The Industrial Designers Society of America (IDSA) remembers Richard “Dick” Hollerith Jr., FIDSA: award-winning industrial designer, IDSA Fellow, former IDSA President, and a member when our Society was founded in 1965.
Our heartfelt condolences go out to Dick's friends and family: his wife, Romy, four children, 10 grandchilden, and two great-grandchilden.
Should you wish, please make a contribution to the charity of your choice.
Early years and education
Dick was born on October 4, 1926 in Philadelphia, PA and grew up in Riverton, NJ. He was the son of Mary Spencer and Richard Hollerith. His grandfather, Dr. Herman Hollerith (1860-1929), invented the punched-card system of data tabulation, and produced the first tabulating machine used by the U.S. Census Bureau to tabulate the 1890 census.
Dick graduated from Dartmouth College in 1947 with a B.A. in Geology and Naval Science. He was in the Navy V-12 program and received a commission as ensign USNR.
He then attended Philadelphia Museum School of Art, now called University of the Arts, and graduated in 1951 as an Industrial Designer. He began his career drafting turbine blades and working as a part-time instructor at the school. He also was the Industrial Designers Institute (IDI) student chapter chairman and cofounder of the design fraternity.
From 1951 through 1954, Dick worked as an industrial designer for Raymond Spilman in New York City. In 1954 he became the director of industrial design at the Monroe Calculating Machine Company. At Monroe, he designed packaging and products, and adapted manufacturing facilities into office space. He left Monroe after its merger with Litton Industries, opting to take a job as a consultant with Henry Dreyfuss Associates, where he was an account manager from 1956 through 1966.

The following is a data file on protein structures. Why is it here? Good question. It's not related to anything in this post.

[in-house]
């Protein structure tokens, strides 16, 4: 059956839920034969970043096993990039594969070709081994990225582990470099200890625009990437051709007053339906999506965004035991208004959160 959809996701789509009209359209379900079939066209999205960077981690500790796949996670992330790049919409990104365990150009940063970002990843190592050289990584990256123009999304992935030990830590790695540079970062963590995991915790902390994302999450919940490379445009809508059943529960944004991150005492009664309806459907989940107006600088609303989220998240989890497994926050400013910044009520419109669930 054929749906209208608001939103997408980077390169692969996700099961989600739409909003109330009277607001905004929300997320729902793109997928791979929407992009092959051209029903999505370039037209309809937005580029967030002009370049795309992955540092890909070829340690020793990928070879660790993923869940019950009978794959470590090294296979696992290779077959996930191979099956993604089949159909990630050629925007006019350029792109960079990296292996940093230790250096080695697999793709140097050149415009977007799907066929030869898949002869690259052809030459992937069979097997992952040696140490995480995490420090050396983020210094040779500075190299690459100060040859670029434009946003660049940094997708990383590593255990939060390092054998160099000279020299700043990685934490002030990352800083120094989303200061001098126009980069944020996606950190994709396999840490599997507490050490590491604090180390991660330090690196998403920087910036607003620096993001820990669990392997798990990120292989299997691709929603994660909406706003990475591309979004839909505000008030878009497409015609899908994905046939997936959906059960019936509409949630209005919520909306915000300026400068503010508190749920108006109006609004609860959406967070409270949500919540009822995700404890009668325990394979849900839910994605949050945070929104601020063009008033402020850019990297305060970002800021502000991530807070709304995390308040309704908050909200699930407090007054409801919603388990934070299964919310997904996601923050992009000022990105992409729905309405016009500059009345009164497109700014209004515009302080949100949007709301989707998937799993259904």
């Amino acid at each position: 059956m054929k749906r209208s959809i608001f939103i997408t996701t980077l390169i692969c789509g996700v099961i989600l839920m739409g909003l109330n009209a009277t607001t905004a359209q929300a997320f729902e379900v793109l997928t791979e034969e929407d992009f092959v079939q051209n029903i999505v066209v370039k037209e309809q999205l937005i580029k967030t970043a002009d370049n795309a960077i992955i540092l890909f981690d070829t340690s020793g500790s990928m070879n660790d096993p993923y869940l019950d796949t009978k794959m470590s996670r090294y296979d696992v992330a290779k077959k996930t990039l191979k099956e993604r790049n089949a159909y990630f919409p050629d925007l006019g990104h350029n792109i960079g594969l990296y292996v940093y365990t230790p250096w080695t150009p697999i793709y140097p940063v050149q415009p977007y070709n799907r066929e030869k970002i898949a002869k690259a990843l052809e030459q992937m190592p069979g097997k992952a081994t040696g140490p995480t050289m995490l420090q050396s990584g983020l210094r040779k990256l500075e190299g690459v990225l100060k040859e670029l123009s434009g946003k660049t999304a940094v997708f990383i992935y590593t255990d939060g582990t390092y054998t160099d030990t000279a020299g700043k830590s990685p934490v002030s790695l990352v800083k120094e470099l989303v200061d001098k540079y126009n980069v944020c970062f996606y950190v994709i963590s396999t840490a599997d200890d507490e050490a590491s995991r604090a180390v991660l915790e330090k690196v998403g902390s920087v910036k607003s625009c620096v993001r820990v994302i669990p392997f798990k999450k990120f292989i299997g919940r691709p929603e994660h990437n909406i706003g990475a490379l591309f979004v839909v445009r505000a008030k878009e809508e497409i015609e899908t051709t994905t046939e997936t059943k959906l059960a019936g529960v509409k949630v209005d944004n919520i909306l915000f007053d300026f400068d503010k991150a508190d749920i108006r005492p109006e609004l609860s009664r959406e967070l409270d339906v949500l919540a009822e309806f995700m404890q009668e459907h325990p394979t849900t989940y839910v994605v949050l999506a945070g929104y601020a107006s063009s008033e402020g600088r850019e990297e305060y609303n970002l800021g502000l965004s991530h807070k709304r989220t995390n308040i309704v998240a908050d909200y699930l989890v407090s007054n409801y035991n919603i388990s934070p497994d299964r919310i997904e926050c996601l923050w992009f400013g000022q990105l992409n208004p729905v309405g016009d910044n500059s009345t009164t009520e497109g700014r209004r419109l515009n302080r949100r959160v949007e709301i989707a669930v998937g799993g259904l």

After leaving Henry Dreyfuss Associates, Dick became an independent consultant. He owned Industrial Design Consultants (established in 1968) and co-founded I/O Devices Inc. (from 1969 to 1974). Both companies were located in Montville, NJ.
Dick also became a contributing editor to Industrial Design magazine. With a press pass, he spent four years on the board of the International Council of the Societies of Industrial Design (ICSID) in Brussels, Belgium, representing U.S. Industrial Design.
Contributions to the industrial design profession and IDSA
After becoming a member of the American Society of Industrial Design (ASID) in 1958, Dick became involved in a multitude of activities. He bacame the New York chapter chairman and finally president, after innovatively utilizing the petition process of IDSA. IDI and ASID were two of the groups, along with the Industrial Design Education Association, that merged to form IDSA in 1965.
Dick served as president of the Industrial Designers Society of America (IDSA) from 1977 through 1978. During his tenure, he worked to develop industrial design education and certification programs. He was an active proponent of universal design and has served as a board member for organizations that promote barrier free environments.
For many years, he was a member of the President’s Committee on Employment of the Handicapped, in support of individuals with disabilities. Other activities included representing industrial design in Project Earning Power, ANSI standards, and the National Center for a Barrier-Free Environment.
A recipient of two NEA grants for projects related to disability, Dick also was recognized by Product Engineering magazine for one of his designs. He received the IDSA New York Chapter's Bronze Apple Award for his work in 1976 and was elected a fellow of IDSA.
"I have a recollection of Dick Hollerith telling me, and others, that ”25% or 50% of Americans are handicapped.” How so? “They need eyeglasses.” Regardless of the percentage he quoted, it really brought home to me the idea of universal design. I will always remember him as a lovely smart fellow, very involved in his work, highly respected by his peers."
- RitaSue Siegel, FIDSA